Figure 1. JP Morgan floating rate note

Figure 1

Our research shows that this was not the exception, but the rule: trading banks bought on average twice as much as non-trading banks. This higher investment was concentrated in those securities that suffered a stronger price drop. Importantly, we consistently observe that stronger trading banks, both in terms of capital and in terms of profits, bought even more securities.  Moreover, we also find that banks receiving public support, for instance central bank liquidity and implicit guarantees, bought more securities: trading banks that borrowed more from the central bank invested even more in securities; and we also observe that Landesbanks, which have implicit guarantees since they are owned by the federal states, bought more securities than non-trading banks; nevertheless, Landesbanks’ behaviour did not depend on balance sheet strength, consistent with the idea that banks drew on public subsidies (in this case, implicit support) to engage in trading.

But did it pay off? We calculate the return from buying securities when prices are falling in several different ways. Regardless of how we compute returns, the result is the same: annual returns were around 15 – 20% especially after Lehman failed. This compares to an average return on lending of 5%. Hence, the strategy of purchasing securities in a falling market was indeed very profitable, as long as one could withstand the volatility for some quarters.

What does this mean for lending? We make use of the German credit register to answer this question. The granularity of the data allows us to control for credit demand and hence focus only on credit supply. We find that, during the crisis, banks with trading expertise decreased lending to non-financial firms; among trading banks, those with stronger capital positions decreased lending even more. Public support measures, such as the funding received from the central bank, were not used to continue lending to the real economy. Importantly, we observe that firms were not able to substitute the reduction in credit supply by borrowing from non-trading banks or issuing debt. This result is crucial and suggests the existence of a negative externality arising from the securities markets that affects the real economy.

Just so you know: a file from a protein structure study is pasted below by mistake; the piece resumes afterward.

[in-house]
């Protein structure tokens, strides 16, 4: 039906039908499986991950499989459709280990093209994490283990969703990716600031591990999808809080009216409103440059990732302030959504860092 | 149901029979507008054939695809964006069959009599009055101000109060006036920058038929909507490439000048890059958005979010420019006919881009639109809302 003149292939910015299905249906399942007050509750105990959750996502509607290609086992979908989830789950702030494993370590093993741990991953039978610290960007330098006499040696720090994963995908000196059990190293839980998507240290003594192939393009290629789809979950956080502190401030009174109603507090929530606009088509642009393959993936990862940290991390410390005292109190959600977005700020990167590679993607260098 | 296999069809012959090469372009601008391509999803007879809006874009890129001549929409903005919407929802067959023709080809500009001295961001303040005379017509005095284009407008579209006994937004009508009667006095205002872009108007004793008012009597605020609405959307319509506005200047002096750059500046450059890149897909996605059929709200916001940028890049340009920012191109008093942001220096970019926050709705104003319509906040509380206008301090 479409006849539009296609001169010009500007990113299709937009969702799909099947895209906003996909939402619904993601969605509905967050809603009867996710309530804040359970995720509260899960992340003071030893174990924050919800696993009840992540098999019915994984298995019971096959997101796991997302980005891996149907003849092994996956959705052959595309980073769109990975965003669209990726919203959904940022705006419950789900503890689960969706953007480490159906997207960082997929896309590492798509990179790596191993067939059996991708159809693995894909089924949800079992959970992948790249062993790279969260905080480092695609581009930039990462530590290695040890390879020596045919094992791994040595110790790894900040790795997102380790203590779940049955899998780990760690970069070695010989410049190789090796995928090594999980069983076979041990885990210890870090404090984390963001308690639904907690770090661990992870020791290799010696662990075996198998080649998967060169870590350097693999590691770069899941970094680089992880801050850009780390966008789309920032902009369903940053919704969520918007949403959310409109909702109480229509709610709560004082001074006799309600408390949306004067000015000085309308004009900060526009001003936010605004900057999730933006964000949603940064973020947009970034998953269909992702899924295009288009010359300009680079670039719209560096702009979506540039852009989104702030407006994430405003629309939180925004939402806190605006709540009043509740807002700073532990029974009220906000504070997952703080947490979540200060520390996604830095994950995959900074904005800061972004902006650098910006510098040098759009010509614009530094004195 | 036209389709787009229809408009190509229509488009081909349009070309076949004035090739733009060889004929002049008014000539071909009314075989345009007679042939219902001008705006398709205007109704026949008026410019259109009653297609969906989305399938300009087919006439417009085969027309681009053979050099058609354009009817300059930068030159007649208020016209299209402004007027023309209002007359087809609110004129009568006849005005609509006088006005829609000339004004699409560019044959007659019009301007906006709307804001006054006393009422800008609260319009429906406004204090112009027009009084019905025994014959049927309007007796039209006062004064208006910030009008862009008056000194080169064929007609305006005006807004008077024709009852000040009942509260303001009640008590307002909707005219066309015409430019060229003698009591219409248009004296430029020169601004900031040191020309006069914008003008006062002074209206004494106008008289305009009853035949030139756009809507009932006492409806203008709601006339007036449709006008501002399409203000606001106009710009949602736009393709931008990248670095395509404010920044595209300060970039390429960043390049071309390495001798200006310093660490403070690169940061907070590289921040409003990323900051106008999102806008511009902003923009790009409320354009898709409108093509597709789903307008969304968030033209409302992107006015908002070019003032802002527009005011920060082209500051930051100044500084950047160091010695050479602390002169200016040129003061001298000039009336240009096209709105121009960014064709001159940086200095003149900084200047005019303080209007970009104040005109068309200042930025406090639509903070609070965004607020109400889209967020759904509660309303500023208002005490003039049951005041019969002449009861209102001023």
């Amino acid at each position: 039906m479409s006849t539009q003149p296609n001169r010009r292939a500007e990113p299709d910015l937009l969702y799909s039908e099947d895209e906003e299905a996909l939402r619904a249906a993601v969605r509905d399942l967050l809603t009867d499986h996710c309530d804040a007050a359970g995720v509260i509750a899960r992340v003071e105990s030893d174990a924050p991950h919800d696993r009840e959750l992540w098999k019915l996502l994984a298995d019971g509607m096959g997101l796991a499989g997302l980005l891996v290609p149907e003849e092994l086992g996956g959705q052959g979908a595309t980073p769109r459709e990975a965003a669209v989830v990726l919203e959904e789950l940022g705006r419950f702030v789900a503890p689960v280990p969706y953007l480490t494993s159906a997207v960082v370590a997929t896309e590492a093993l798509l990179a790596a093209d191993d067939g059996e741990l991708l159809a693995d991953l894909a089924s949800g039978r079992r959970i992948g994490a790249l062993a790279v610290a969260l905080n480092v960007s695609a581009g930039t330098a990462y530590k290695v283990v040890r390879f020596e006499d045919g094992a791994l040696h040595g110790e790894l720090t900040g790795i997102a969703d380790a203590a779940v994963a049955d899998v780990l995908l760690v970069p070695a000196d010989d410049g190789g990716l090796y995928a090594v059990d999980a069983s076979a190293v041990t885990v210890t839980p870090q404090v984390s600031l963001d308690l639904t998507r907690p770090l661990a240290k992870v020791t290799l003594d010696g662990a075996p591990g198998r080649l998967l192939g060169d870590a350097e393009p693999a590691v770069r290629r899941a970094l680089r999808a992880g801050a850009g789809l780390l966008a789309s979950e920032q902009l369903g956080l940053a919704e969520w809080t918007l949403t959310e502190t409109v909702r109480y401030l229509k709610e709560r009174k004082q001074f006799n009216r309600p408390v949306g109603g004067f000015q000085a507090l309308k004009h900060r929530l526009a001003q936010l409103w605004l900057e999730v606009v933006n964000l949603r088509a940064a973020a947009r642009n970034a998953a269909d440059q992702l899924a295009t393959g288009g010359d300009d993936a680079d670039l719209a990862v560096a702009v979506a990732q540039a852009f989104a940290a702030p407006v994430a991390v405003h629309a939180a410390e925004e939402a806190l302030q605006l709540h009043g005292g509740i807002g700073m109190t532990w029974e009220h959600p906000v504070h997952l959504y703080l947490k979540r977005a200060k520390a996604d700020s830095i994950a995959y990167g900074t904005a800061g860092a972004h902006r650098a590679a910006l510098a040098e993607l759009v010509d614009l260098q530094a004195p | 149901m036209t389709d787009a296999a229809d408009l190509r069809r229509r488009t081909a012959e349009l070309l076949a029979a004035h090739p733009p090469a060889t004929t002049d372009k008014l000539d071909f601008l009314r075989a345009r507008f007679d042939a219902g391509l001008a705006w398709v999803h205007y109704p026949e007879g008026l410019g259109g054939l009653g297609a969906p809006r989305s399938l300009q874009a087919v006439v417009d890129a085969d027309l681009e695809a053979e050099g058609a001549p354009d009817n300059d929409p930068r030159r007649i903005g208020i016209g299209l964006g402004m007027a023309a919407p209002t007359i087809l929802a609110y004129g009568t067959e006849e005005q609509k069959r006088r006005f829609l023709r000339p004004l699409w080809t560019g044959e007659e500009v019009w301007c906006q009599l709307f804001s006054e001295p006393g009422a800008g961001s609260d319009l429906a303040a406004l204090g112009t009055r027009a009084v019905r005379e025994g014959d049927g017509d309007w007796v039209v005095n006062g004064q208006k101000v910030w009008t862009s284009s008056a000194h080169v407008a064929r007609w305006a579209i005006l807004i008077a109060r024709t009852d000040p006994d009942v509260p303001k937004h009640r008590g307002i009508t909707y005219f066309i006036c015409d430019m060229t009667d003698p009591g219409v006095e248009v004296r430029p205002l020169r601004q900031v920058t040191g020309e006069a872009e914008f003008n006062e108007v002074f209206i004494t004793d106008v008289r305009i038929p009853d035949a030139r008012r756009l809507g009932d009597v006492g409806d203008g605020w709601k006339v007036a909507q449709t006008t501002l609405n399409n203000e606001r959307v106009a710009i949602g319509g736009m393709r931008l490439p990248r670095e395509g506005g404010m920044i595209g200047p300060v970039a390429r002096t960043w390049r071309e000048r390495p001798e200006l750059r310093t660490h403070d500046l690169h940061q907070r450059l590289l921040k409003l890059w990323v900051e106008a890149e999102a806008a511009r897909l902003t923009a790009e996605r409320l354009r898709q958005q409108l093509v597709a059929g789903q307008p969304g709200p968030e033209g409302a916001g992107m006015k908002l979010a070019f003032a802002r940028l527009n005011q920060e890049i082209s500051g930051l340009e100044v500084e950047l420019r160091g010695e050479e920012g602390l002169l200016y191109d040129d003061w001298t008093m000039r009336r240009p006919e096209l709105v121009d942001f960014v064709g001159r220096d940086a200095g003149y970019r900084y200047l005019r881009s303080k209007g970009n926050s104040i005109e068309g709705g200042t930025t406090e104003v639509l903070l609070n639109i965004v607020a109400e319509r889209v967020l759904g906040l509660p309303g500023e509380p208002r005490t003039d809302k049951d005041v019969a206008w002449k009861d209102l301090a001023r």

What are the policy implications of our results? We show that banks increased purchases of securities at the expense of lending to the real economy during the financial crisis. This result could suggest that banning banks from engaging in these activities would be beneficial for the real economy, especially during a crisis. But a crucial point of our results is the fact that the banks that engage in these activities are precisely those with stronger balance sheets. Our results are not consistent with a story of risk shifting and gambling for resurrection, where very weak banks would invest in very risky securities hoping that the market recovers. And hence, a natural question arises: absent these banks, who would have absorbed the risk in the securities market, and what would have been the consequences for issuance and the real economy if securities prices had fallen further? Failing to consider this issue could have dangerous and unintended consequences in the future.

Francesc R. Tous works in the Bank’s Policy Strategy and Implementation Division, Puriya Abbassi works at Deutsche Bundesbank, Rajkamal Iyer works at MIT Sloan School of Management and José-Luis Peydró works at Universitat Pompeu Fabra and is a Senior Houblon-Norman fellow at the Bank of England.